The disruption of amino acid by the inhibition of protein digestion through PIs is the basis of PIs-based defense in plants; however, in nature it might be coupled with other factors. To evaluate in vivo effects of okra PIs on H. armigera feeding, assays were conducted with added inhibitor protein in the diet. Larval growth and development were dramatically reduced when larvae fed on okra PIs diet. Reduced feeding of larvae was observed in case of PIs incorporated diet than more that in the control, and the adverse effects were significant at a higher concentration of PIs doses.
Significant difference in larval mortality was also evident. This can be explained as the larval stage is very crucial for accumulating nutrients and energy, which is used for pupal and adult development. Starvation and added stress on gut proteinases expression system to synthesize new and higher amounts of proteinases could be the possible reason for arrested growth and mortality of H. armigera larvae. Other researchers also observed growth, retardation, and mortality with PI doses to H. armigera and other insects [12, 22–24]. Another interesting observation was that the inhibitor caused a high ratio of deformities in pupae and adult (Figures 3(d) and 3(f)), and such results were also shown by Franco et al. . They reported 50% deformities in pupae and 81% in adult due to SKTI inhibitor. The requirement of lower PIs (50 μL) in diet for maximum effect on H. armigera growth retardation indicates its high specificity towards HGPs.
After extensive in vivo and in vitro screening of PIs from several cultivated and wild relatives of okra in the present study, PIs from A. tuberculatus (90396 and 90515) were found to possess potential, so as to explore it in the future for developing PIs-based management strategies of lepidopteron pest in general and H. armigera in particular.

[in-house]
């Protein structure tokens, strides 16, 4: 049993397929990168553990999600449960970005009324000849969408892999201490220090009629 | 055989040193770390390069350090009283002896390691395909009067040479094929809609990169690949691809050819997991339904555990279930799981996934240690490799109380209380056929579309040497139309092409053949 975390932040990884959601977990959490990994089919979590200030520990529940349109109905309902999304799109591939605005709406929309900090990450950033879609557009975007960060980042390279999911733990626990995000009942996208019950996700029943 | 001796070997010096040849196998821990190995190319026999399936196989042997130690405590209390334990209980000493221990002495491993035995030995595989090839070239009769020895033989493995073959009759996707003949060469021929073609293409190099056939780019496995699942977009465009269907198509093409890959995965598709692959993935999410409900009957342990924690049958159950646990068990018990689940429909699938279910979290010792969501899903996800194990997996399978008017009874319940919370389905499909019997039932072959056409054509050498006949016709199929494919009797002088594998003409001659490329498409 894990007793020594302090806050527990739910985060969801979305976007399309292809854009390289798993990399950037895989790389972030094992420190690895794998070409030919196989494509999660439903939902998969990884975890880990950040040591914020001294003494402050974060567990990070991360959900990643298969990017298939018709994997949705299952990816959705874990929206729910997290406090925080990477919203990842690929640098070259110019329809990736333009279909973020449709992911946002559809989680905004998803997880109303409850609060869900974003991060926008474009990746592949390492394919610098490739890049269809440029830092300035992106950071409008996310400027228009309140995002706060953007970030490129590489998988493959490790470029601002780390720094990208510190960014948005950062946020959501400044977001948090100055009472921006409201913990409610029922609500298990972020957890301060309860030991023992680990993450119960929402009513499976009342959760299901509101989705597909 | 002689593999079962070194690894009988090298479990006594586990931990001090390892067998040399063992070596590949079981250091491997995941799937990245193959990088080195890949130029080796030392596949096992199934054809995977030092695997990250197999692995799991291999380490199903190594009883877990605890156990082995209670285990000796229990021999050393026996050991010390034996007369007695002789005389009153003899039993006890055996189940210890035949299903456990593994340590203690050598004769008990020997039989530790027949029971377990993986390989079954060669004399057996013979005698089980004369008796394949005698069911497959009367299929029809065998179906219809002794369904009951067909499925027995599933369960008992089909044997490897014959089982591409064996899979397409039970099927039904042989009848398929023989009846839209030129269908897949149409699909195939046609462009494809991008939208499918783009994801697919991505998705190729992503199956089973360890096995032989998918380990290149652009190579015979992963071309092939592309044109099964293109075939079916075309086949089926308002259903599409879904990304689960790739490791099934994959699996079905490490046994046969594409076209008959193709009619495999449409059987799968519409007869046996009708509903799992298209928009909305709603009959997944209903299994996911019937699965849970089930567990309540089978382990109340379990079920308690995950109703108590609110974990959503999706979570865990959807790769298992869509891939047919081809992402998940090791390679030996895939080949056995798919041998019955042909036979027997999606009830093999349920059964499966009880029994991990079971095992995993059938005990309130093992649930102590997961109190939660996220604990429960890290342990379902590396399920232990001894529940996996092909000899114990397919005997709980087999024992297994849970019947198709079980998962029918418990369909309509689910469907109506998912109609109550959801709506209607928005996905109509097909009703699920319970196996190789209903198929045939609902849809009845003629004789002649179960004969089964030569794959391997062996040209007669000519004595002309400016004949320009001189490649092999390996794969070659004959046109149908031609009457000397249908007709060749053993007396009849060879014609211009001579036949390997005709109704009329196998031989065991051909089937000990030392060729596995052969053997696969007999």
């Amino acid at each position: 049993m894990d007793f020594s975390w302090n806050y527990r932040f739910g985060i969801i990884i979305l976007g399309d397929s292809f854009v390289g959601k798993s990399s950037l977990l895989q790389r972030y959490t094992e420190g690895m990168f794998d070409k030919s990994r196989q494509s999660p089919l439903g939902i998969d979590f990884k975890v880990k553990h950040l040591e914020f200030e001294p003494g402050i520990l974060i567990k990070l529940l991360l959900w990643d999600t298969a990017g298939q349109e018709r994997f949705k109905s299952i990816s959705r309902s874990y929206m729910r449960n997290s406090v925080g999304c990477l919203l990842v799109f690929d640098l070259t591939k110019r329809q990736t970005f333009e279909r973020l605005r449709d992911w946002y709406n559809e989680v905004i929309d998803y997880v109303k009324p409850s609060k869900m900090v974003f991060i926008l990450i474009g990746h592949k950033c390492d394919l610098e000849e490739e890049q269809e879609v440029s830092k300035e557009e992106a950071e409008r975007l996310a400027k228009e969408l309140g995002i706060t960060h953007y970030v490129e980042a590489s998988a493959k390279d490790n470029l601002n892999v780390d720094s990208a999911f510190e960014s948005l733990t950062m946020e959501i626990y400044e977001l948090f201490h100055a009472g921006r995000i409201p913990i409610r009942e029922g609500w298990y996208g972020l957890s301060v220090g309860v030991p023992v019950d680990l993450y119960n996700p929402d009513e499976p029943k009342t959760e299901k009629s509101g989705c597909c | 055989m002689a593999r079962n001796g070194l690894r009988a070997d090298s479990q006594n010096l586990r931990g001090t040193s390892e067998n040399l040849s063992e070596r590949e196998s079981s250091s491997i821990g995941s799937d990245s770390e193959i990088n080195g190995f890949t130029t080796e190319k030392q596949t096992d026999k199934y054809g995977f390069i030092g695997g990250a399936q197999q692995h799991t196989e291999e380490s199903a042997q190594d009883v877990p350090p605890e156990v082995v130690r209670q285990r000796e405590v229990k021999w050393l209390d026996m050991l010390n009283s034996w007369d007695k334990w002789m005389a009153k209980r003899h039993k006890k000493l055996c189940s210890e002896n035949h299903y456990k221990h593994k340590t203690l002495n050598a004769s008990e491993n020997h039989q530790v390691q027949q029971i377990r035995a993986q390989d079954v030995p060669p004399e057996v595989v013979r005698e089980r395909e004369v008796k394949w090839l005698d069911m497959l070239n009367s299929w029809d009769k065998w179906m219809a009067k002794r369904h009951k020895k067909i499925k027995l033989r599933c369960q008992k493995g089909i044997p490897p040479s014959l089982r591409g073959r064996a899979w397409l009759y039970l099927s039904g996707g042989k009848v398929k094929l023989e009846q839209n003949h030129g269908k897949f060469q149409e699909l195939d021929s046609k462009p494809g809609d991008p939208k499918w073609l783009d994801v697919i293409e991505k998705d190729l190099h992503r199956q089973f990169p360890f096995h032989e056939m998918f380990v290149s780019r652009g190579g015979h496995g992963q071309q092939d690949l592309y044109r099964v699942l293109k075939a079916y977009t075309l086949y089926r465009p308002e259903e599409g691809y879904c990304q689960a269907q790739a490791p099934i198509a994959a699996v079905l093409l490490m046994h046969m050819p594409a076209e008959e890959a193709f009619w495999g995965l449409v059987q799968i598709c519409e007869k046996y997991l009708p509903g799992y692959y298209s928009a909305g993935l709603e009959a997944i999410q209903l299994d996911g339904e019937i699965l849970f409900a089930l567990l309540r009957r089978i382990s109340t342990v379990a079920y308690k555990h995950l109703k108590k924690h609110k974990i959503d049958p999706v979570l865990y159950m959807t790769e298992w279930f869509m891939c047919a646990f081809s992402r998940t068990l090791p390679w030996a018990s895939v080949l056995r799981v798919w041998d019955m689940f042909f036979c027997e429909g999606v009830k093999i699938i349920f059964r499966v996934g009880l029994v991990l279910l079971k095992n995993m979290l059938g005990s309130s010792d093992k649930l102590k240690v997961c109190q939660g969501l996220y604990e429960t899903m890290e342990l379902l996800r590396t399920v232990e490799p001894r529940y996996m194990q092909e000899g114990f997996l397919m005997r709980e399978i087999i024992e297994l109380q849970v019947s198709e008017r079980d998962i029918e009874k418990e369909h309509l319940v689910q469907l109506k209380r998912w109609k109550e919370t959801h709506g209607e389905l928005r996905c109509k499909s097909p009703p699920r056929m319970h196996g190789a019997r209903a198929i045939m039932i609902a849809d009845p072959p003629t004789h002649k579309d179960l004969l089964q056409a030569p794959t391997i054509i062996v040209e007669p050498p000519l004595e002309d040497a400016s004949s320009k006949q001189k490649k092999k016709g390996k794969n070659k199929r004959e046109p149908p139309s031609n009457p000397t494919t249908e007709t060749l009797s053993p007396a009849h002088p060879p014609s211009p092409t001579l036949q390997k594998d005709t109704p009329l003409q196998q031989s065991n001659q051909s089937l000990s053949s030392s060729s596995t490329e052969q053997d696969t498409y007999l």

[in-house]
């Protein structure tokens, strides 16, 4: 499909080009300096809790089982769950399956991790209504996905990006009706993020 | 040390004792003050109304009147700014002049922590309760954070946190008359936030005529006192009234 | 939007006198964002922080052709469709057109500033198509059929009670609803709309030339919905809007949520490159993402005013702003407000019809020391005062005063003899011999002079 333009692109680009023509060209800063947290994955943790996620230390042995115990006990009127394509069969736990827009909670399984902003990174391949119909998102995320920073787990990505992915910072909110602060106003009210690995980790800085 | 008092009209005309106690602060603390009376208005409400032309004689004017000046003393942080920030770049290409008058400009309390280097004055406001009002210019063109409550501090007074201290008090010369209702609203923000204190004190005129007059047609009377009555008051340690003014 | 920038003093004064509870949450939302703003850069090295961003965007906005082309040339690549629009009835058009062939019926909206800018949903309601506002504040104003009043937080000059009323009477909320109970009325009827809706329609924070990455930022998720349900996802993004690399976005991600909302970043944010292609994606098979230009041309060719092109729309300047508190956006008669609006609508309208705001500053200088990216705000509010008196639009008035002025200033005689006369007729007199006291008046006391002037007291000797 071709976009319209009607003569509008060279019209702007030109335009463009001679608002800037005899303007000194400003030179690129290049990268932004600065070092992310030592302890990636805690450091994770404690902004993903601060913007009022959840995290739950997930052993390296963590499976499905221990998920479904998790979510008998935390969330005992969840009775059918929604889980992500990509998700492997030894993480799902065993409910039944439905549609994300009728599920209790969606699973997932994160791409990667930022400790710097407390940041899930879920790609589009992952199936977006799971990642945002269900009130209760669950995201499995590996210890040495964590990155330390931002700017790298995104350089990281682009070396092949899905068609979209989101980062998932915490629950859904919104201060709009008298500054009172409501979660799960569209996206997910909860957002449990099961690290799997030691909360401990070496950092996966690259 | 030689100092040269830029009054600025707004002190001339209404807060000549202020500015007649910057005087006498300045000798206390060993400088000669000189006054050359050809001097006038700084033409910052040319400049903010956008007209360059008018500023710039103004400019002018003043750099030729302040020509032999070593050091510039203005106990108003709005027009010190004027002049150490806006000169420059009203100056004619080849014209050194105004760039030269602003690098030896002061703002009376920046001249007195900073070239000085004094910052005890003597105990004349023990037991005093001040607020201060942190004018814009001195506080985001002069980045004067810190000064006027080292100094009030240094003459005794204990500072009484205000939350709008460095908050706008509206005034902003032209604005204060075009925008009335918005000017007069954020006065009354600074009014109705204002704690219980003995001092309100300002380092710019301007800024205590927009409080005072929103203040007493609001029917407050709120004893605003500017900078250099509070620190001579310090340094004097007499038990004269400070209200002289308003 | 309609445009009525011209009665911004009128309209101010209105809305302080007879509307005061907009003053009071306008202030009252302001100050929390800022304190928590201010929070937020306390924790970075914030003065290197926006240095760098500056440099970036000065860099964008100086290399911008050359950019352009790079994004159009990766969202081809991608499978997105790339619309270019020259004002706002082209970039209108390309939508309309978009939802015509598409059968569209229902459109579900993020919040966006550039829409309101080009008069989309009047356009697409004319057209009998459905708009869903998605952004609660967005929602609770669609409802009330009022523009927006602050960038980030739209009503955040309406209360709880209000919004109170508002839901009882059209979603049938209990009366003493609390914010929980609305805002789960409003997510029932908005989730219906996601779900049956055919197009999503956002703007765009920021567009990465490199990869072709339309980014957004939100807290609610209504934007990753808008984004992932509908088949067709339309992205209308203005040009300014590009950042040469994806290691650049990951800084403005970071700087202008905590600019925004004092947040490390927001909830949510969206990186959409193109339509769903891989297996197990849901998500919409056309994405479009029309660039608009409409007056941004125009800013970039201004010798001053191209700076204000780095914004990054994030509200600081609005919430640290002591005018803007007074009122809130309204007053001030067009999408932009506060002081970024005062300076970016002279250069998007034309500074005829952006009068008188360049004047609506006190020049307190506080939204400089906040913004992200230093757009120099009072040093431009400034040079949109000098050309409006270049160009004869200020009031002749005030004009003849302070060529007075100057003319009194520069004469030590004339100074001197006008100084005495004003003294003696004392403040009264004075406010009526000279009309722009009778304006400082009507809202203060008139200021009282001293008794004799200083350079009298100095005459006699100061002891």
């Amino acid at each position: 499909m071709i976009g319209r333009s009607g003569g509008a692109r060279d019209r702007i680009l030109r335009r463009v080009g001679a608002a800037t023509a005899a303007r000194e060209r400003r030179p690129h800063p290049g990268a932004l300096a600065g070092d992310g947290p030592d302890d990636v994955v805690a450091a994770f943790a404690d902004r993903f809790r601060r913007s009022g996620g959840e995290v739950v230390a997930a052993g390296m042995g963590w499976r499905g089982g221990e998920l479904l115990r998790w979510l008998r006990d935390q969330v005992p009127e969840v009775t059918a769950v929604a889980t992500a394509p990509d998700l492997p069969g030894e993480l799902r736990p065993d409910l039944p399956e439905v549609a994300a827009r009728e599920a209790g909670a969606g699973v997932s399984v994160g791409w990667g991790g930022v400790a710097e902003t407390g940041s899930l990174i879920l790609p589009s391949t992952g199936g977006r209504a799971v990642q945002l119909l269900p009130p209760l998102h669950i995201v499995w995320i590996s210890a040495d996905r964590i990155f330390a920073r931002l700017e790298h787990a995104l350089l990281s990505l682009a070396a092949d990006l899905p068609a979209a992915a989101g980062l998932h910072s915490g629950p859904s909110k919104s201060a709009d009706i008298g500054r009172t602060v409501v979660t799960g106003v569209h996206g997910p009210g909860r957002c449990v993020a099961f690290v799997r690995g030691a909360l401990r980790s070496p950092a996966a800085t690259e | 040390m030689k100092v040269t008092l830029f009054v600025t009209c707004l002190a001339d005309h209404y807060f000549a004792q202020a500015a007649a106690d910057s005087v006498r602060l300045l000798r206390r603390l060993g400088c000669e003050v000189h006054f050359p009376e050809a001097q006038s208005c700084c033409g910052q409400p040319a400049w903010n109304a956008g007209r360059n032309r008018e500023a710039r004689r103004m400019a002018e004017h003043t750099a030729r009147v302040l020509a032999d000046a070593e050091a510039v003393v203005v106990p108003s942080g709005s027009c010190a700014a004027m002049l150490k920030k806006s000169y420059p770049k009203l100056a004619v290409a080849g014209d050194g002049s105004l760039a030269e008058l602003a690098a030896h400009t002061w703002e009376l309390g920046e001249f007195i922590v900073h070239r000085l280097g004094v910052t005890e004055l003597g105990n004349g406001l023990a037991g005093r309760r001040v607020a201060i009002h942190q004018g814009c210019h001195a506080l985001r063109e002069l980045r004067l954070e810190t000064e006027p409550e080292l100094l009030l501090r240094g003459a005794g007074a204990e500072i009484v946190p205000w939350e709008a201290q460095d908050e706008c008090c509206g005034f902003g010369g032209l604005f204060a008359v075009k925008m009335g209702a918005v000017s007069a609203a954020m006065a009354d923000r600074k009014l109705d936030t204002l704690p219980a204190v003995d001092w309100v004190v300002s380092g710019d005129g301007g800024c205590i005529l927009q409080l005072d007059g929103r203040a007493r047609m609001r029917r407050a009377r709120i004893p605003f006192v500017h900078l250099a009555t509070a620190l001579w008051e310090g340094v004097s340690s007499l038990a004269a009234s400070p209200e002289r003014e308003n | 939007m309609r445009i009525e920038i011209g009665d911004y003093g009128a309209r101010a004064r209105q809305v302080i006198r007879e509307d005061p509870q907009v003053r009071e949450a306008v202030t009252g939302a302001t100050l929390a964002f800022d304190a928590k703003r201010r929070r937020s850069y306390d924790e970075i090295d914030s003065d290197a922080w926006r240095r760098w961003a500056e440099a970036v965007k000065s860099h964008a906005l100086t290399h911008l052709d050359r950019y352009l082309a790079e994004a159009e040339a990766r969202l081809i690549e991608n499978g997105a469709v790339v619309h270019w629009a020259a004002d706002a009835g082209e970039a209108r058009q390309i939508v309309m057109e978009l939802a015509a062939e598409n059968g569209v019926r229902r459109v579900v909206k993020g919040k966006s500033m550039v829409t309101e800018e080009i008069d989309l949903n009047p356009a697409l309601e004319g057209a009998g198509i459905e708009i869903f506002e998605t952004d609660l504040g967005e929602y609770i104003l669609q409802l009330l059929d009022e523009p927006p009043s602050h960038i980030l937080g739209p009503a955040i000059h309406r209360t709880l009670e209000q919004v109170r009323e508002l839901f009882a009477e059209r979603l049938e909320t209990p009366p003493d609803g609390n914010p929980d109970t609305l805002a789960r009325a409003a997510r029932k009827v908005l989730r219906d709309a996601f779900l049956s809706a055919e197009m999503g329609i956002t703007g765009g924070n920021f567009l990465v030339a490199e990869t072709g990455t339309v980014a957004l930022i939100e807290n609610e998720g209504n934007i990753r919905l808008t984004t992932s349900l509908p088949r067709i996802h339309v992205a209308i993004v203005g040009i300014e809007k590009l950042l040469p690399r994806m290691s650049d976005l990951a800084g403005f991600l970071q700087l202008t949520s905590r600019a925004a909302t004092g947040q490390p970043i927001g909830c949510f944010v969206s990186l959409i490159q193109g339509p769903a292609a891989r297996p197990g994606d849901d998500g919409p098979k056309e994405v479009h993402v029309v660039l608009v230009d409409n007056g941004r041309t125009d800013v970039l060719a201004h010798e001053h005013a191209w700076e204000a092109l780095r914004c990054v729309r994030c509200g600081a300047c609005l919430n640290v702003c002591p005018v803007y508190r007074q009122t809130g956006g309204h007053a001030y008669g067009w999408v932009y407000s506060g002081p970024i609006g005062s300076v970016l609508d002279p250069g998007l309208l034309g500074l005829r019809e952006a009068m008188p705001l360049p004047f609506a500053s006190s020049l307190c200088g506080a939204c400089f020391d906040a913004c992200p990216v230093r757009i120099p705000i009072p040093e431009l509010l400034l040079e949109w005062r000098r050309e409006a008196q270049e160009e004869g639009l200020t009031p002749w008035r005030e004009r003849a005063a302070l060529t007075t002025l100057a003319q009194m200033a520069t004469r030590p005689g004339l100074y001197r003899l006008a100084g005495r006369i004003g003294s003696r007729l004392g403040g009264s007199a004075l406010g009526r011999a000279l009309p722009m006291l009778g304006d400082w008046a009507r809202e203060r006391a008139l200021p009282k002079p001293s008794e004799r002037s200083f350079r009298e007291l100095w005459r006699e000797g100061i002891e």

- M. Volpicella, L. R. Ceci, J. Cordewener et al., “Properties of purified gut trypsin from Helicoverpa zea, adapted to proteinase inhibitors,” European Journal of Biochemistry, vol. 270, no. 1, pp. 10–19, 2003.
- M. Ahmad, “Insecticide resistance mechanism and their management in Helicoverpa armigera (Hubner): a review,” Journal of Agricultural Research, vol. 45, no. 4, 2007.
- B. Oppert, K. J. Kramer, R. W. Beeman, D. Johnson, and W. H. McGaughey, “Proteinase-mediated insect resistance to Bacillus thuringiensis toxins,” Journal of Biological Chemistry, vol. 272, no. 38, pp. 23473–23476, 1997.
- V. V. Mosolov and T. A. Valueva, “Proteinase inhibitors in plant biotechnology: a review,” Applied Biochemistry and Microbiology, vol. 44, no. 3, pp. 233–240, 2008.
- J. A. Casaretto and L. J. Corcuera, “Plant proteinase inhibitors: a defensive response against insects,” Biological Research, vol. 28, no. 4, pp. 239–249, 1995.
- P. K. Lawrence and K. R. Koundal, “Plant protease inhibitors in control of phytophagous insects,” Electronic Journal of Biotechnology, vol. 5, no. 1, pp. 93–109, 2002.
- F. Ogata, H. Imamura, K. Hirayama, and S. Makisumi, “Purification and characterization of four trypsin inhibitors from seeds of okra, Abelmoschus esculentus L.,” Agricultural and Biological Chemistry, vol. 50, no. 9, pp. 2325–2333, 1986.
- M. M. Bradford, “A rapid and sensitive method for the quantitation of microgram quantities of protein utilizing the principle of protein dye binding,” Analytical Biochemistry, vol. 72, no. 1-2, pp. 248–254, 1976.